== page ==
So where’s this love that is supposed to be so broad it spans the universe? So how could He? How. Could. He? My answer came in pictures a friend posted, that I won’t repost, of a man burned like a pine log, white men standing behind him, something warm, squirmy in their eyes. It came in the words Sue Monk Kidd wrote in The Invention of Flight, “Her dress is cotton, a pale yellow color. I stare transfixed as the back of it sprouts blood, blooms of red that open like petals. I cannot reconcile the savagery of the blows with the mellifluous way she keens or the beauty of the roses coiling along the trellis of her spine. Some counts the lashes–is it Mother?” (11). It came in that famous video of Midway Island, where the birds eat plastic–soda caps, toothbrushes, shopping bags.
I am an American. The prosperity I enjoy, was built, way back, on the backs of slaves. Whose to say my fingers haven’t touched that plastic choking those birds? So maybe we draw this rage on ourselves. And the people we hurt, are glad to see justice rain on their behalf, maybe even the broken birds, call for this. And we are so clueless, that when we see the storm bearing down, we eat, drink, spend money like there is no tomorrow. When we need to stop, we need to turn around. We need to stop hating, stop pouring plastic into the world. We need to share our wealth. We need that old cranky word, Repent.
Kissing Fish:Christianity for Those Who Don’t Like Christianity just posted this quote from Basil of Caesura, “The bread you do not use is the bread of the hungry. The garment hanging in your wardrobe is the garment of the person who is naked. The shoes you do not wear are the shoes of the one who is barefoot. The money you keep locked away is the money of the poor. The acts of charity you do not perform are the injustices you commit.”
The clothes in my closet, the extra blankets, my extra books, all that stuff reproaches me. My students whose parents are out of work, or ill, who work late and then study or join the Army to pay for the education they must have, gentle students who tell their stories, reproach me. They take my breath for their unselfish concern about their parents. And I have things to spare.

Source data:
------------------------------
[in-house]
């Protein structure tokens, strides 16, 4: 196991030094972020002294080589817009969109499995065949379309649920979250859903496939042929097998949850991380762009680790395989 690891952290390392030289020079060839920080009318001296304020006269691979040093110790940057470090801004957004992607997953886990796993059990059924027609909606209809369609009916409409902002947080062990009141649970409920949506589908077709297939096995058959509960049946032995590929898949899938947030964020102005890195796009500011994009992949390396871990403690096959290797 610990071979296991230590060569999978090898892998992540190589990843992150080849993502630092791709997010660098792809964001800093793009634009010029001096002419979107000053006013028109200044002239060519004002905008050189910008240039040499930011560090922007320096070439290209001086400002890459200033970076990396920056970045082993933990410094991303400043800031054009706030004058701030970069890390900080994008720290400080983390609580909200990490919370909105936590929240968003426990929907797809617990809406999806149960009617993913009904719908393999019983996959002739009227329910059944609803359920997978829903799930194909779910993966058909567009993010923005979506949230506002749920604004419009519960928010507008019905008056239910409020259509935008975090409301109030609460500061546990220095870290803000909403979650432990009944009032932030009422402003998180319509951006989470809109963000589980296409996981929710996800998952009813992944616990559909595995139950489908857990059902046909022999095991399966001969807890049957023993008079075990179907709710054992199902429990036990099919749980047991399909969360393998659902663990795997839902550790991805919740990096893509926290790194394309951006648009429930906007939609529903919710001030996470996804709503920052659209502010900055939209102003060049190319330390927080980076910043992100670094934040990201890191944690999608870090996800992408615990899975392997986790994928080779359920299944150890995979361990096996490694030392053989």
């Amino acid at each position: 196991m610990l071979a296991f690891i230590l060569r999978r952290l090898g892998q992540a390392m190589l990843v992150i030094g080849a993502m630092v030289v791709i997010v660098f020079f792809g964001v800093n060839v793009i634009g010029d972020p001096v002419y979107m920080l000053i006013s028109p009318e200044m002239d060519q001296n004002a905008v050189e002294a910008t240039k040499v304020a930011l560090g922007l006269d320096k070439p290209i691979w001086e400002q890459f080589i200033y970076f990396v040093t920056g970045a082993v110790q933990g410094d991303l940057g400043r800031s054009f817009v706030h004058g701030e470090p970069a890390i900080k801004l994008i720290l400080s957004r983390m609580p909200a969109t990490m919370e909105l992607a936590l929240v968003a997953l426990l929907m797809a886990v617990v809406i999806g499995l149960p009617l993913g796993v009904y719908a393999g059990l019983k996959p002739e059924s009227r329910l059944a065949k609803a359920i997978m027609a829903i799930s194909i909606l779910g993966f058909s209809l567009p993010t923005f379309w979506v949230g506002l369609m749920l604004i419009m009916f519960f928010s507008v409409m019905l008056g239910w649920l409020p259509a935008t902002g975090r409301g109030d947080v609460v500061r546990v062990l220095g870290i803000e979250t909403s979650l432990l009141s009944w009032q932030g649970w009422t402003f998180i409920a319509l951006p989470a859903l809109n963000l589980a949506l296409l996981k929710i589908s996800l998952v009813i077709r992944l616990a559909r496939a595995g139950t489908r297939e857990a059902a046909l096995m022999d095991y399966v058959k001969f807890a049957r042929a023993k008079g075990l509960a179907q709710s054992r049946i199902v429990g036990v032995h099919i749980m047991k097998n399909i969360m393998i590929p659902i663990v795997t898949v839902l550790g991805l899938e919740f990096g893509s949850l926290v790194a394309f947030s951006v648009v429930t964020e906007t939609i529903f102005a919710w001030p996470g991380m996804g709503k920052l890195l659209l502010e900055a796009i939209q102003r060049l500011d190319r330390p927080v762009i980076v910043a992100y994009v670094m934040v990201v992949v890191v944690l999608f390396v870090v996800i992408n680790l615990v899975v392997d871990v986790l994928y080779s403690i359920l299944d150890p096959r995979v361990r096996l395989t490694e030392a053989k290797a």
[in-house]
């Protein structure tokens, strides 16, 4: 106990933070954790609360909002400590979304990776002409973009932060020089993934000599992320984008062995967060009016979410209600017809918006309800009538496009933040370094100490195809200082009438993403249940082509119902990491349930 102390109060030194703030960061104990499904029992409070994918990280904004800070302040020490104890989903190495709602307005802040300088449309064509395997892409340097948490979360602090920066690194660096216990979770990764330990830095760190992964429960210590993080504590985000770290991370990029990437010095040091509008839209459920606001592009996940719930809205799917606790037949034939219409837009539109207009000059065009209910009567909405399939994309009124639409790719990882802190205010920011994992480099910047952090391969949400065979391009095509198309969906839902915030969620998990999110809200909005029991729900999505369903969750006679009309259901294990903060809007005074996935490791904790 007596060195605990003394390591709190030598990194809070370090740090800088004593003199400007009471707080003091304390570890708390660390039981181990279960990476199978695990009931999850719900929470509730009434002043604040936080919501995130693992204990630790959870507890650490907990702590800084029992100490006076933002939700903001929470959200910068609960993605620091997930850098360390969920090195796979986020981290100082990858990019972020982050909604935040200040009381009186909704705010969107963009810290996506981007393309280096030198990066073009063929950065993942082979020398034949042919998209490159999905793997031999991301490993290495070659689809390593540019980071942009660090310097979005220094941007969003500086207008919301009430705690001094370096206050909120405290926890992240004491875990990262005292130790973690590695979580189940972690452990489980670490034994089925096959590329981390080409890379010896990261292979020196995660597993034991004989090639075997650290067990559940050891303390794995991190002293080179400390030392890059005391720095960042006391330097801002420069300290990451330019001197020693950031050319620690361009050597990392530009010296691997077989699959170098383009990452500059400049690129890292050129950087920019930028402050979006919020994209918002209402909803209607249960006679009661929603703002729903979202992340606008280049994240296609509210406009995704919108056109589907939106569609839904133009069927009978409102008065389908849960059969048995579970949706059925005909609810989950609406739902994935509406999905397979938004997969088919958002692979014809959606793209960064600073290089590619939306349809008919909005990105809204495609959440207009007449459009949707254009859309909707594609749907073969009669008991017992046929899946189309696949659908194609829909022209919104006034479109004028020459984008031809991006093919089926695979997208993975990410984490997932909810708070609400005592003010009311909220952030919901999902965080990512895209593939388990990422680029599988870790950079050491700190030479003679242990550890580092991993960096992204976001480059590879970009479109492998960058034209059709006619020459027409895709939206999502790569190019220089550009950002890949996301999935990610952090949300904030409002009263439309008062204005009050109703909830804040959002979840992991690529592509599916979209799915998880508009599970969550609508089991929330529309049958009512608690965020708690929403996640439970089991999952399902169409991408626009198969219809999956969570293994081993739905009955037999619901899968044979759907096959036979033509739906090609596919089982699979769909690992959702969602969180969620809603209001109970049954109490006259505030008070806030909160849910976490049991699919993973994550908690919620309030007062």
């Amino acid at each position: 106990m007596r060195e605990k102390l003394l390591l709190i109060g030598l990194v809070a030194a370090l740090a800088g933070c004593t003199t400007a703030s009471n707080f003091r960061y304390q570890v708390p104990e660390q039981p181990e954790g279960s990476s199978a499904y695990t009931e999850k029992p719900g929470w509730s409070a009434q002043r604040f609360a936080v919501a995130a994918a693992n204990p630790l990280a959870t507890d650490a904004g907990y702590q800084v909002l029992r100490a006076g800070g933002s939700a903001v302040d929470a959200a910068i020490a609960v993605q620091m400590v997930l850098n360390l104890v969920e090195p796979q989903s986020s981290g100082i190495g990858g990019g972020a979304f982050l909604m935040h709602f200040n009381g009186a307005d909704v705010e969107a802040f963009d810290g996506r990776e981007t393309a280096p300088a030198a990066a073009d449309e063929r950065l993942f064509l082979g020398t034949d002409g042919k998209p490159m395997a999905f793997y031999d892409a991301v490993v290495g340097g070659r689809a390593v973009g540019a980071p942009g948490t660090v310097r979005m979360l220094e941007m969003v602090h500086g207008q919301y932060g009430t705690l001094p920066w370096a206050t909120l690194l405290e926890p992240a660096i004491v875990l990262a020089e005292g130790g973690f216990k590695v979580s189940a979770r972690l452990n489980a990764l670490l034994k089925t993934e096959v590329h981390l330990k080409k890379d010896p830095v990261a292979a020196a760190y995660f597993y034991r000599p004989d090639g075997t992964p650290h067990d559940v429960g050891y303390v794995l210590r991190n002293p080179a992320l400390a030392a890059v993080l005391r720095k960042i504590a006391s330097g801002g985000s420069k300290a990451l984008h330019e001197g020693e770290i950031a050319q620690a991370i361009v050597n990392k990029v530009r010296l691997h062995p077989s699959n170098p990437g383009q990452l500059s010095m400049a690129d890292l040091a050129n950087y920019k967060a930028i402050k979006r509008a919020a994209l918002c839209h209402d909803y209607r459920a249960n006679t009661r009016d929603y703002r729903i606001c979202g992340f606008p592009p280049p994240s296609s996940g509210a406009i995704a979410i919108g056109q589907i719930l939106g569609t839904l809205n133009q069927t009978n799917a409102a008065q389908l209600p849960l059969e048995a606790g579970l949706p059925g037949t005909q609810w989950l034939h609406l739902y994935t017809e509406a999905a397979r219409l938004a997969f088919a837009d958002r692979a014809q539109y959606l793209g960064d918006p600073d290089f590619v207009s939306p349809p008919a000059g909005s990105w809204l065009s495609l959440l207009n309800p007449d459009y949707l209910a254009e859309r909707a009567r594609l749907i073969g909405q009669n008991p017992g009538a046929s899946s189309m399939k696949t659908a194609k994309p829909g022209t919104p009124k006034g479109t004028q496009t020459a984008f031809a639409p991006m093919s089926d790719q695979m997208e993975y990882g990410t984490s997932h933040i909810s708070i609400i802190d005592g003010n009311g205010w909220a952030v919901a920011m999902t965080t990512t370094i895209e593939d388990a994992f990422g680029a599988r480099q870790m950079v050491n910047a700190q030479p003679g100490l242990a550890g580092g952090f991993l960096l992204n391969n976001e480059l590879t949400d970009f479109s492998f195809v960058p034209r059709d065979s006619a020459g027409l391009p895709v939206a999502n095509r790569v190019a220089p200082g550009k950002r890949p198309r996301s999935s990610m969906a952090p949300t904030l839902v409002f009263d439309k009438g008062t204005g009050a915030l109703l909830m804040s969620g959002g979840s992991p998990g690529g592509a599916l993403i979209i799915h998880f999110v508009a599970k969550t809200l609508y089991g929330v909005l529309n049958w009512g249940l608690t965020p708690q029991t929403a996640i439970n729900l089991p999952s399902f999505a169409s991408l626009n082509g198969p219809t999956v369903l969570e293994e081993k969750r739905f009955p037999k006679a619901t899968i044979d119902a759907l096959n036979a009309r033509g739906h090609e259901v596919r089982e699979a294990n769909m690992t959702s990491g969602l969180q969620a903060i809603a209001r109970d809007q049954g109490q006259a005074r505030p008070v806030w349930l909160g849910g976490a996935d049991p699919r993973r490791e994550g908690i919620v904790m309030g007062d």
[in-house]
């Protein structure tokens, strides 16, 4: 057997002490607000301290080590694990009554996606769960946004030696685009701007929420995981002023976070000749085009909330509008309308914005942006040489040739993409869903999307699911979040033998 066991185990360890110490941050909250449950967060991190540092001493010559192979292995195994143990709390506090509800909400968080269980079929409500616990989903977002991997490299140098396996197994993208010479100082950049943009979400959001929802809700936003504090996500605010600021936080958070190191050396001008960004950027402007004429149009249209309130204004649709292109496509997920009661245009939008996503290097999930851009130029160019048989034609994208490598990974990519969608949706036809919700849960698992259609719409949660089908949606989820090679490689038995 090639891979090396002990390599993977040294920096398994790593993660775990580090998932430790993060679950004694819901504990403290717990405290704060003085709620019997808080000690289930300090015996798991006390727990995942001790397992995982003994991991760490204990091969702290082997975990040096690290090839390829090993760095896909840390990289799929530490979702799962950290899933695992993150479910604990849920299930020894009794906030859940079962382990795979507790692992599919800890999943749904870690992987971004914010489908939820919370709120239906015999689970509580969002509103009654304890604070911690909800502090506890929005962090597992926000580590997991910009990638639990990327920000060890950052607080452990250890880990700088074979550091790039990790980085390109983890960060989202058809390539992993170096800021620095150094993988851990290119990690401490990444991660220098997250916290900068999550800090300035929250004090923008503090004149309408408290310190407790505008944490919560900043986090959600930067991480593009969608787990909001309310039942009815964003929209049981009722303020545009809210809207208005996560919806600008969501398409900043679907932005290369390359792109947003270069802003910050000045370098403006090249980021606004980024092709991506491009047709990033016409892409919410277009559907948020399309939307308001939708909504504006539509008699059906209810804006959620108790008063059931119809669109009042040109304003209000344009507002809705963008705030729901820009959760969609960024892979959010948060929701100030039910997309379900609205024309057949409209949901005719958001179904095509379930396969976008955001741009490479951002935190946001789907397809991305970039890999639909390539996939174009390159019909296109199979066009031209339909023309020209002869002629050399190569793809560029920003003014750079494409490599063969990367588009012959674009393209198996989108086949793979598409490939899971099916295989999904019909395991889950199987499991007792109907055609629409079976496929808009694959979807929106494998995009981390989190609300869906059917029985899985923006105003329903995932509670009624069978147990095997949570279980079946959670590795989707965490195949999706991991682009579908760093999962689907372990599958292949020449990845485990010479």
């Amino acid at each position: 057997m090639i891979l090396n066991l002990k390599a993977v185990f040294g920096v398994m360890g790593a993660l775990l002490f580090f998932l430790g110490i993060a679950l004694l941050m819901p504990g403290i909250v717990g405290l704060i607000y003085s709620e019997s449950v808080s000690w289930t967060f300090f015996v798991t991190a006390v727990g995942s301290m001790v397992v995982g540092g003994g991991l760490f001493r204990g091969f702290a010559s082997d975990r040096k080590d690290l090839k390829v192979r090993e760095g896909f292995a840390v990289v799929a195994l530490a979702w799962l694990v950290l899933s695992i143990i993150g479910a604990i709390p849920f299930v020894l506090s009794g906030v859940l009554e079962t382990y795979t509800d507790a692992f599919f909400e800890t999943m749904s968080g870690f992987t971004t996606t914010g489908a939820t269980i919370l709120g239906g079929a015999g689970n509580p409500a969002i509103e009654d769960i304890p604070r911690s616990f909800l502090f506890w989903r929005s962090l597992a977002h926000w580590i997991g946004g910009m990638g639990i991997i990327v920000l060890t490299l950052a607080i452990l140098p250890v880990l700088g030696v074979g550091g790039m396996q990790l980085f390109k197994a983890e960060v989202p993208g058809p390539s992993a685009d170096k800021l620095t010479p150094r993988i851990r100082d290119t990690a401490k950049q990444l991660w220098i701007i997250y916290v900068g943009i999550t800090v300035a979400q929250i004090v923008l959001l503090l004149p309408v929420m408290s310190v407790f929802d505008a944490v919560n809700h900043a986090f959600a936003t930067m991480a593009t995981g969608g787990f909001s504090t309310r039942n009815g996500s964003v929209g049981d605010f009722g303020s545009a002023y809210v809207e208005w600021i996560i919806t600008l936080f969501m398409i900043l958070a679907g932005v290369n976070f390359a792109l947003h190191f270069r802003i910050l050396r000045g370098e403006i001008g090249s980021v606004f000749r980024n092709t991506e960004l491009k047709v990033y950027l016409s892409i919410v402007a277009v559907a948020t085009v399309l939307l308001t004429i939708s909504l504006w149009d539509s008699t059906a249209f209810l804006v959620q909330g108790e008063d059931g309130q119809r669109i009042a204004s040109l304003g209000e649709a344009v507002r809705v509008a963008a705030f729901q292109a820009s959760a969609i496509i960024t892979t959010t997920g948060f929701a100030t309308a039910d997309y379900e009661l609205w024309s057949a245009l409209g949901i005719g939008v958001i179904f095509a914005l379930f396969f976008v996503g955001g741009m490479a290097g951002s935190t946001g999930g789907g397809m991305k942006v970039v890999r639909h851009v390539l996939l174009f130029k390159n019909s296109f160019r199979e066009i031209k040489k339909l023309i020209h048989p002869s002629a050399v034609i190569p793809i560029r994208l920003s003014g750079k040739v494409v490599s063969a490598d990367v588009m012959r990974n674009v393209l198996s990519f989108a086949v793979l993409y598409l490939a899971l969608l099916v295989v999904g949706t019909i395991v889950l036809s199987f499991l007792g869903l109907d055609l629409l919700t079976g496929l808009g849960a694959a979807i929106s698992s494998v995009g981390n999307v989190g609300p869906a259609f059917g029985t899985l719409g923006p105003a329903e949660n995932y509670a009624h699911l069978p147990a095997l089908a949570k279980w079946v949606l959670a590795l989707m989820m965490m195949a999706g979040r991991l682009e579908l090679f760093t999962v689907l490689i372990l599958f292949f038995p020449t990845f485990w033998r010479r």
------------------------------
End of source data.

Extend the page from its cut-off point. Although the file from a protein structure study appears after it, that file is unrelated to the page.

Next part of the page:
This repentence stuff? It’s the most hard. (People say you can’t change others, only yourself, but I disagree. Changing me, well, that’s beyond me.) I can see why the rich man walked away from Jesus when Jesus invited him to sell everything. I could see him overwhelmed by the work of it, the common sense of holding onto enough, so as not to need welfare himself.
All I can say is that I opened my Bible this morning again, after a few hours on Facebook and found something about fear, maybe words just for me. “I took you from the corners of the ends of the earth, from its farthest corners I called you. I said, ‘You are my servant’;I have chosen you and have not rejected you. So do not fear, for I am with you; do not be dismayed, for I am your God…Those who wage war agains you will be as nothing at all. For I am the Lord, your God, who takes hold of your right hand and says to you, Do not fear; I will help you.” (Isa. 41: 9, 10a, 13 NIV). So somehow in my inability to turn, to be good, to sell it all, I can do that other thing he tells us, I can hunker down and rest in his love. After all when the disciples wondered how anyone could be saved, as they watched the rich man walk away, Jesus said nothing, nothing was impossible with God.